Timing is Everything! While investors can't time the market, I believe that this applies only to the long term. In the short-term (a couple of months) one can and should pick the right moment and the right entry point, based on his subjective-personal preferences, risk aversion and goals. Long-term, strategy/macro, investment decisions can't be timed while short-term, implementation/micro, investment decision, can!
When it comes to investments and trading I believe that the most important virtues are healthy common sense, general wisdom, sufficient research, vast experience, strive for excellence, ongoing willingness to learn, minimum ego, maximum patience, ability to withstand (enormous) pressure/s, strict discipline and a lot of luck!...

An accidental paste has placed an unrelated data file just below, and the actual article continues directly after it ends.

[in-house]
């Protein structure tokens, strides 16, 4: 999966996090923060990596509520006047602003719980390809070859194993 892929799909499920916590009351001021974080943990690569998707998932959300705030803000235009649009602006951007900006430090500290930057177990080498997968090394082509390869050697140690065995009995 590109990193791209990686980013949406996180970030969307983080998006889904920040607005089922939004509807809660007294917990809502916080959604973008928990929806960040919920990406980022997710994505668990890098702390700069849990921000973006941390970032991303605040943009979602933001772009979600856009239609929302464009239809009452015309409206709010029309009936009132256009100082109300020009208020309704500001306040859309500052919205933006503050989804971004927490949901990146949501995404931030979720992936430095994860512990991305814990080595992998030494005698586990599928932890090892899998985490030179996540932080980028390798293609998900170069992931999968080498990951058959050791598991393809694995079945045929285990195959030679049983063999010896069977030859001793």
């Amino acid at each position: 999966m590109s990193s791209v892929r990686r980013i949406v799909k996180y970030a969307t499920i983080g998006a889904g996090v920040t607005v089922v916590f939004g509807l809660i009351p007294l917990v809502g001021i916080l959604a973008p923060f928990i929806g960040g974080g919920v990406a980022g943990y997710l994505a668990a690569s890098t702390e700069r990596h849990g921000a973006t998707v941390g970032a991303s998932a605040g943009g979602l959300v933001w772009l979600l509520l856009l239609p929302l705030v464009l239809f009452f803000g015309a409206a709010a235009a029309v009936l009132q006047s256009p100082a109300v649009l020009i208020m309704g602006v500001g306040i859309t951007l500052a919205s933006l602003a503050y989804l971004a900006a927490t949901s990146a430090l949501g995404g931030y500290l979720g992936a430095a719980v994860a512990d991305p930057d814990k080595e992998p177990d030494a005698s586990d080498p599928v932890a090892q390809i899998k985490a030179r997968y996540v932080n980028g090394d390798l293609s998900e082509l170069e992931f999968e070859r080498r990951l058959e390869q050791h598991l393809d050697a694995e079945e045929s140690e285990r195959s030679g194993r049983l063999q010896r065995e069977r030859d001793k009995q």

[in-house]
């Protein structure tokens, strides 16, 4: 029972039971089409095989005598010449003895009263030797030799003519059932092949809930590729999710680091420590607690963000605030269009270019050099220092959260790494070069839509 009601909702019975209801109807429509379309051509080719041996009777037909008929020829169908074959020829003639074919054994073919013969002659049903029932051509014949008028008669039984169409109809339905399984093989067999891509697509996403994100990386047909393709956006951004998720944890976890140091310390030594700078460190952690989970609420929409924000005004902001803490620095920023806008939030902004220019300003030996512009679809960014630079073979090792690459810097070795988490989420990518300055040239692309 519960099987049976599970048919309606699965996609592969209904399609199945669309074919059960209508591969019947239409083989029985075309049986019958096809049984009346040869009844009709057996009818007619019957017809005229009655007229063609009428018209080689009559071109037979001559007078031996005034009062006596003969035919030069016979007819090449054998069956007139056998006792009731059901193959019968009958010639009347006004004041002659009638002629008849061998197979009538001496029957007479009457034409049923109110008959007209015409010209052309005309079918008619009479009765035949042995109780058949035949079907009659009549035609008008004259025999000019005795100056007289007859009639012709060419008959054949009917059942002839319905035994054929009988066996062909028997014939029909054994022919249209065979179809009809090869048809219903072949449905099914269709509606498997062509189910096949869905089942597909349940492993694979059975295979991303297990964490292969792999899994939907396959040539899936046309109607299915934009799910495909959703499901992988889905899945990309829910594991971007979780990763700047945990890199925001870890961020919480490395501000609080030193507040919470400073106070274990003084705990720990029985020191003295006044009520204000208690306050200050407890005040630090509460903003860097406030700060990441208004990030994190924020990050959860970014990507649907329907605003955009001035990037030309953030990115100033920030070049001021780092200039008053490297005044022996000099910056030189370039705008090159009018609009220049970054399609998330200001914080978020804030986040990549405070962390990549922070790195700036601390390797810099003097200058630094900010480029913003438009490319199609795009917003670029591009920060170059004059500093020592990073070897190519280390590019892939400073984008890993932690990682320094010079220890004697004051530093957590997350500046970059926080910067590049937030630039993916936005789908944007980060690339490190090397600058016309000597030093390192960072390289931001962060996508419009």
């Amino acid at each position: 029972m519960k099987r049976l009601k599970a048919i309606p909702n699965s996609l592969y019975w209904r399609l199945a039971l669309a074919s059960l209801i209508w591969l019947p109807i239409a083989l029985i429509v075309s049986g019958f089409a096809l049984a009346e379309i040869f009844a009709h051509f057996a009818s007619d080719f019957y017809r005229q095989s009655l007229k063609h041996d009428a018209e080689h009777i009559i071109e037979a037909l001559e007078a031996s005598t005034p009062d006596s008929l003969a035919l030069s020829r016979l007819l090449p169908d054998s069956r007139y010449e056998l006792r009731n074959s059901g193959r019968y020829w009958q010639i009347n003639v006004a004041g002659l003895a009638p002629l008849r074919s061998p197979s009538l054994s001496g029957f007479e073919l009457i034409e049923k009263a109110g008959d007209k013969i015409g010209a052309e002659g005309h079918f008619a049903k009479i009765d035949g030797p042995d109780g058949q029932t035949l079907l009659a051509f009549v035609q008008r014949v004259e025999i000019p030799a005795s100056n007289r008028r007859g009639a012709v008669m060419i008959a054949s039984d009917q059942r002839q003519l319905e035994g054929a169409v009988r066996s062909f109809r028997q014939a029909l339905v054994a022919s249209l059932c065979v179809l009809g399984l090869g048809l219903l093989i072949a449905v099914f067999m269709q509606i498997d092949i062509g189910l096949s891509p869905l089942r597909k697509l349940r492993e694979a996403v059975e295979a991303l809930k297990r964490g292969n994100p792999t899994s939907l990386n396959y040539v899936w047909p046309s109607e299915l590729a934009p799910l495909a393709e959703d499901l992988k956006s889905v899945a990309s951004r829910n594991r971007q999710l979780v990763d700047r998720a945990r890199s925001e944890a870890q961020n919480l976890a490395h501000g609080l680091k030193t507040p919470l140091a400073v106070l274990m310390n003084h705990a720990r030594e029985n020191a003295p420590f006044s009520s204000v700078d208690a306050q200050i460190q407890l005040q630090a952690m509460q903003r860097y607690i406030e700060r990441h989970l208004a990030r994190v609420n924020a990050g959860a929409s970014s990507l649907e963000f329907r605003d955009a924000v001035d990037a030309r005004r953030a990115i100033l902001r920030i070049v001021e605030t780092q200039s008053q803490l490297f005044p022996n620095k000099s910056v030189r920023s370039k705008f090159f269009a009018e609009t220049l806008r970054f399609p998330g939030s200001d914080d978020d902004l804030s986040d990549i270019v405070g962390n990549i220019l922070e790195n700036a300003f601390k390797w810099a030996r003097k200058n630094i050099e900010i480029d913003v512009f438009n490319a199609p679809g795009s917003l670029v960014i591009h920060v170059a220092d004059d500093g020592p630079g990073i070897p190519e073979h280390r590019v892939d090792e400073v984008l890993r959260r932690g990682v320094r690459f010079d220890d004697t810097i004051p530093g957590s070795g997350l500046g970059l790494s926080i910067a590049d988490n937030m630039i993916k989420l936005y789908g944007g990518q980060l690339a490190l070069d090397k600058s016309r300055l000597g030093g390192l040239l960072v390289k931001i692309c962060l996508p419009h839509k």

Most people follow the path of least resistance making poor dietary and health choices. People also spend their discretionary income and credit on retail, shiny computer gadgets, smartphones, and cable TV instead of on retirement savings. One can profit from this behavior by buying stock in companies that support other people's bad decisions.
I focus on investing long-term in high-quality, dividend-paying companies that tap into poor lifestyle choices across the economic spectrum.
I'm long on companies like Coca-Cola (sugar water), Kraft, and Mondelez (pre-packaged junk food), Altria and Philip Morris, Int (smokers), Abbott and AbbVie (drugs and equipment to treat poor lifestyle choices), Intel (computer chips to support shiny gadgets & now mobile phones too), Disney and Comcast for entertainment, internet and cable, and of course who can forget booze (Diageo) and lattes (Starbucks).